Funding sources

Cincinnati Children’s Hospital Center for Acute Care Nephrology provided funding to create and maintain the AWAKEN Medidata Rave electronic database. The Pediatric and Infant Center for Acute Nephrology (PICAN) provided support for web meetings, for the NKC steering committee annual meeting at the University of Alabama at Birmingham (UAB), and support for some of the AWAKEN investigators at UAB (LBJ, RJG). PICAN is part of the Department of Pediatrics at the University of Alabama at Birmingham (UAB) and is funded by Children’s of Alabama Hospital, the Department of Pediatrics, UAB School of Medicine, and UAB’s Center for Clinical and Translational Sciences (CCTS, NIH grant UL1TR001417). Finally, the AWAKEN study at the University of New Mexico was supported by the Clinical and Translational Science Center (CTSC, NIH grant UL1TR001449) and by the University of Iowa Institute for Clinical and Translational Science (U54TR001356). AWAKEN investigators at the Canberra Hospital were supported by the Canberra Hospital Private Practice fund, and investigators at University of Virginia Children’s Hospital were supported by a 100 Women Who Care Grant (100 Women Charitable Foundation, CA, USA).

Compliance with ethical standards

Institutional Review Board (IRB) approval was obtained at each participating site with a waiver of informed consent.

Conflict of interest

All authors declare no real or perceived conflicts of interest that could affect the study design, collection, analysis and interpretation of data, writing of the report, or the decision to submit for publication. Funding sources for this study had no role in study design, data collection, data analysis, data interpretation, or writing of the report.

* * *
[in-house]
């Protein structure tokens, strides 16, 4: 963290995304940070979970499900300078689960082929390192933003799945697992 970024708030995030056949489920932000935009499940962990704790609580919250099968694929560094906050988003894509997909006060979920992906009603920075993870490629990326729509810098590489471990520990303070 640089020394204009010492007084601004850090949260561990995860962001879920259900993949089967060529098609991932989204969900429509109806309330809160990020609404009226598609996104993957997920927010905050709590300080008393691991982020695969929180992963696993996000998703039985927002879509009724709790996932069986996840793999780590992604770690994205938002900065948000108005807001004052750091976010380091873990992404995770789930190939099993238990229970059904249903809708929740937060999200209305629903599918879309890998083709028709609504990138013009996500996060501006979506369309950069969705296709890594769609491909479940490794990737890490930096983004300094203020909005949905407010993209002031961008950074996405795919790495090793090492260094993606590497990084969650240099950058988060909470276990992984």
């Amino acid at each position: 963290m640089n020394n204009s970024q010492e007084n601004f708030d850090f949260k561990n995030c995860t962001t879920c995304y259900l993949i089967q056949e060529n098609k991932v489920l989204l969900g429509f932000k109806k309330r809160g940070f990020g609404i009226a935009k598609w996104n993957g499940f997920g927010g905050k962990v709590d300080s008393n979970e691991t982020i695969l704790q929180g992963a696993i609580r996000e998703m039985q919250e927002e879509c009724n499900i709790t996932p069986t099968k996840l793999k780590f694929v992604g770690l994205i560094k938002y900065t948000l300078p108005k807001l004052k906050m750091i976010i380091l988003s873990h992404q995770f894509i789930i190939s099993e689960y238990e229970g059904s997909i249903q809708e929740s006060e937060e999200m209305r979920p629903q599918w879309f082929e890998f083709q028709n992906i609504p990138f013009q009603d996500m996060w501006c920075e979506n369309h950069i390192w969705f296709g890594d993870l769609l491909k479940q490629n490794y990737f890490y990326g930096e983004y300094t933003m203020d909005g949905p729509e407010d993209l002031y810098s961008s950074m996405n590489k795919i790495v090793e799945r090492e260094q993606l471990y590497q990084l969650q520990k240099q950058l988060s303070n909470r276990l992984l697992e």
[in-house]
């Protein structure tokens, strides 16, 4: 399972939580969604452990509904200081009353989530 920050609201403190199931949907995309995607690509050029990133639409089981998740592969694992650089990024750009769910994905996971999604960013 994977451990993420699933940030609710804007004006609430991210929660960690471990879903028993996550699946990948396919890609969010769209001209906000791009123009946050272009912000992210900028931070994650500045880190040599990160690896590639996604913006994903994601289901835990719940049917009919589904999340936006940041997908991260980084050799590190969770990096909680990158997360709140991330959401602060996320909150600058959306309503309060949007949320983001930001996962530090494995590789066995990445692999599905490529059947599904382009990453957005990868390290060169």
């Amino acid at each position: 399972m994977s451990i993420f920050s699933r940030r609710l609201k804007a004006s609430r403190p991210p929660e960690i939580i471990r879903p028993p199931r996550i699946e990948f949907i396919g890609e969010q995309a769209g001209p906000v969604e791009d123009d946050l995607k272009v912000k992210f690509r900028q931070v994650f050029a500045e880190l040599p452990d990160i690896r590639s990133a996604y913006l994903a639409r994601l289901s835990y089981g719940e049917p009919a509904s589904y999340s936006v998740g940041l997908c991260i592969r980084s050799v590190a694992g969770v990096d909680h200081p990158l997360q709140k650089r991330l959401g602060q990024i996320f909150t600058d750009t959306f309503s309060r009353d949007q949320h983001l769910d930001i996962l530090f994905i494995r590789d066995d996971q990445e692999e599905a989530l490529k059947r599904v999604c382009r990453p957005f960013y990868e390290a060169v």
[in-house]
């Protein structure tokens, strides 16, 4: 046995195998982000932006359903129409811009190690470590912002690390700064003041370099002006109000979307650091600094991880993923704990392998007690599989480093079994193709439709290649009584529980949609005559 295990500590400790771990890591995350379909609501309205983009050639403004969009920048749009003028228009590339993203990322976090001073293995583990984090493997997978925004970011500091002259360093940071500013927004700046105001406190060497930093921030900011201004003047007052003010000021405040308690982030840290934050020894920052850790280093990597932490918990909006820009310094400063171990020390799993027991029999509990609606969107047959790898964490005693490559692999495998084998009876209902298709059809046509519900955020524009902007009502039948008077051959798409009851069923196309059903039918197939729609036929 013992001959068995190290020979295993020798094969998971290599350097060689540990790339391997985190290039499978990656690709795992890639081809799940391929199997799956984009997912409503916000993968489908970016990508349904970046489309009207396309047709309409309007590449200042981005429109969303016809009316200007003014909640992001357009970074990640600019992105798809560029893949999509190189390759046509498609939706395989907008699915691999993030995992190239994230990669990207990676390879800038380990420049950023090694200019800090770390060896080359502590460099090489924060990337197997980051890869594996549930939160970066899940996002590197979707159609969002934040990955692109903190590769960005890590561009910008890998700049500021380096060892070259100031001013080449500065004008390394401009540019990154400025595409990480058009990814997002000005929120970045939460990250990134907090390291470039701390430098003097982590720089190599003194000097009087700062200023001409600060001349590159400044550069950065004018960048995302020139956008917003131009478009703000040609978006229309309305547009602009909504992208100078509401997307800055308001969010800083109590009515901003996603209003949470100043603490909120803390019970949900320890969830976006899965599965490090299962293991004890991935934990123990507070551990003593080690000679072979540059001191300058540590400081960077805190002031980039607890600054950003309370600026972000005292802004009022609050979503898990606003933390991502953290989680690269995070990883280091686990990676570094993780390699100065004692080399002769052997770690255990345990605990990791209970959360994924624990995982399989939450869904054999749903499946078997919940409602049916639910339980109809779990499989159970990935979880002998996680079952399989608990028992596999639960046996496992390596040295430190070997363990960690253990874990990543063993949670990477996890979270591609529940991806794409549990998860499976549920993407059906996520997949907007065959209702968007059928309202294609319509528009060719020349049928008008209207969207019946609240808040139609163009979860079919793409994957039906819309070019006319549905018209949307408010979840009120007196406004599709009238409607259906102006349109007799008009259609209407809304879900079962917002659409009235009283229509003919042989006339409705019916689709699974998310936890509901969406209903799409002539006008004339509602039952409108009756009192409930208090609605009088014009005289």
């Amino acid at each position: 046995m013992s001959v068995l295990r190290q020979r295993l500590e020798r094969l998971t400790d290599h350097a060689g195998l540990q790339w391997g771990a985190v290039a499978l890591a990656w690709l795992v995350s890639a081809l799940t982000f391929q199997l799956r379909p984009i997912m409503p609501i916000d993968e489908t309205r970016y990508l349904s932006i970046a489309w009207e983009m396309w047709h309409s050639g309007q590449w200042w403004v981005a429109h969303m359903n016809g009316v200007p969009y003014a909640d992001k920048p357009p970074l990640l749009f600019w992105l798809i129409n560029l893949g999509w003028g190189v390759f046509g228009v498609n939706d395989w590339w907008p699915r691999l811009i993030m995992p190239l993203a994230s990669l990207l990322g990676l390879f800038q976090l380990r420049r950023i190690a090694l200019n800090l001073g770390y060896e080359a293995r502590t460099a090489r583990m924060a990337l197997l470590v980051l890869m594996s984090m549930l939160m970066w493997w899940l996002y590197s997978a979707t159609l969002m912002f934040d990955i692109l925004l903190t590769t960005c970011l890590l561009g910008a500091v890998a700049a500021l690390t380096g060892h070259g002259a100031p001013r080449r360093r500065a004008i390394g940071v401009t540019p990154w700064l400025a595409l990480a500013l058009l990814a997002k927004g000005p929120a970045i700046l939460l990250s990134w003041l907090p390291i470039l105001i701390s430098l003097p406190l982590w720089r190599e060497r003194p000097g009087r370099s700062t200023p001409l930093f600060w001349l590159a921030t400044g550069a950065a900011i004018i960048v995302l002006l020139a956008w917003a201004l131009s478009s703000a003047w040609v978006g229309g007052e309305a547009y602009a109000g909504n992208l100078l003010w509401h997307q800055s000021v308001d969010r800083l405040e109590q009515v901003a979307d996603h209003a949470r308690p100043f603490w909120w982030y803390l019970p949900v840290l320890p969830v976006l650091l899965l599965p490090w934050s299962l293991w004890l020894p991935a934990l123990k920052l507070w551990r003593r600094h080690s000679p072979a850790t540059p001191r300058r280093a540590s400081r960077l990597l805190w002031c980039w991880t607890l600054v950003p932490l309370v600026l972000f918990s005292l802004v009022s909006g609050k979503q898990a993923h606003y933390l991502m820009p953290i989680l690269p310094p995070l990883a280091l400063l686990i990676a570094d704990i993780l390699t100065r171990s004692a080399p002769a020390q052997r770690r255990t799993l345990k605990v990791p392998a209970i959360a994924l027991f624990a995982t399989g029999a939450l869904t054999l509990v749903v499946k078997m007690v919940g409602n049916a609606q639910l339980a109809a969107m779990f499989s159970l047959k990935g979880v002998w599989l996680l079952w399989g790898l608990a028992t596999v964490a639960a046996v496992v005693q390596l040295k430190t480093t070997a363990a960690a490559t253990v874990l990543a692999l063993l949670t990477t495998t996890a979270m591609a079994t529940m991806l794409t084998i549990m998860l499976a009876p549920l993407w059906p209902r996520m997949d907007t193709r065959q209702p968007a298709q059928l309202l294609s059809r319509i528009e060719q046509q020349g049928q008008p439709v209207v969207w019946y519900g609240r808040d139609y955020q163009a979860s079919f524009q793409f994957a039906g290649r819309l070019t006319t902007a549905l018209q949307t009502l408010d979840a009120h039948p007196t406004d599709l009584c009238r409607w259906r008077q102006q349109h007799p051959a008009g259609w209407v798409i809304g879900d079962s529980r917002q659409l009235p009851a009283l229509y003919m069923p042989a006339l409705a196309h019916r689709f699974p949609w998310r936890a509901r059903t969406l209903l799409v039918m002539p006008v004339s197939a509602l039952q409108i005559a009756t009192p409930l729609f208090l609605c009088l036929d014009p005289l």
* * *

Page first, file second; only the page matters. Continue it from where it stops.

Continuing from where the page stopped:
For full disclosure, we provide here an additional list of other author’s commitments and funding sources that are not directly related to this study: David J Askenazi serves on the speaker board for Baxter (Baxter, USA) and the Acute Kidney Injury (AKI) Foundation (Cincinnati, OH, USA); he also receives grant funding for studies not related to this manuscript from the National Institutes of Health-the National Institutes of Diabetes and Digestive and Kidney Diseases (NIH-NIDDK, R01 DK103608, and NIH-FDA (R01 FD005092). Danielle E. Soranno also receives grant funding for studies not related to this manuscript from the National Institutes of Health-the National Institute of Diabetes and Digestive and Kidney Diseases, 1K08DK109226-01A1.


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Copyright information

© IPNA 2018

Authors and Affiliations

  • Megan J. Kirkley
    • 1
    • 2
    Email author
  • Louis Boohaker
    • 3
  • Russell Griffin
    • 4
  • Danielle E. Soranno
    • 5
  • Jason Gien
    • 1
  • David Askenazi
    • 6
  • Katja M. Gist
    • 7
  • On behalf of the Neonatal Kidney Collaborative (NKC)
  1. 1.Section of Neonatology, Department of PediatricsUniversity of ColoradoAuroraUSA
  2. 2.University of ColoradoAuroraUSA
  3. 3.Pediatric and Infant Center for Acute NephrologyUniversity of AlabamaBirminghamUSA
  4. 4.Department of EpidemiologyUniversity of AlabamaBirminghamUSA
  5. 5.Section of Nephrology, Department of PediatricsUniversity of ColoradoAuroraUSA
  6. 6.Pediatric and Infant Center for Acute Nephrology, Department of PediatricsUniversity of AlabamaBirminghamUSA
  7. 7.Section of Pediatric Cardiology, Department of PediatricsUniversity of ColoradoAuroraUSA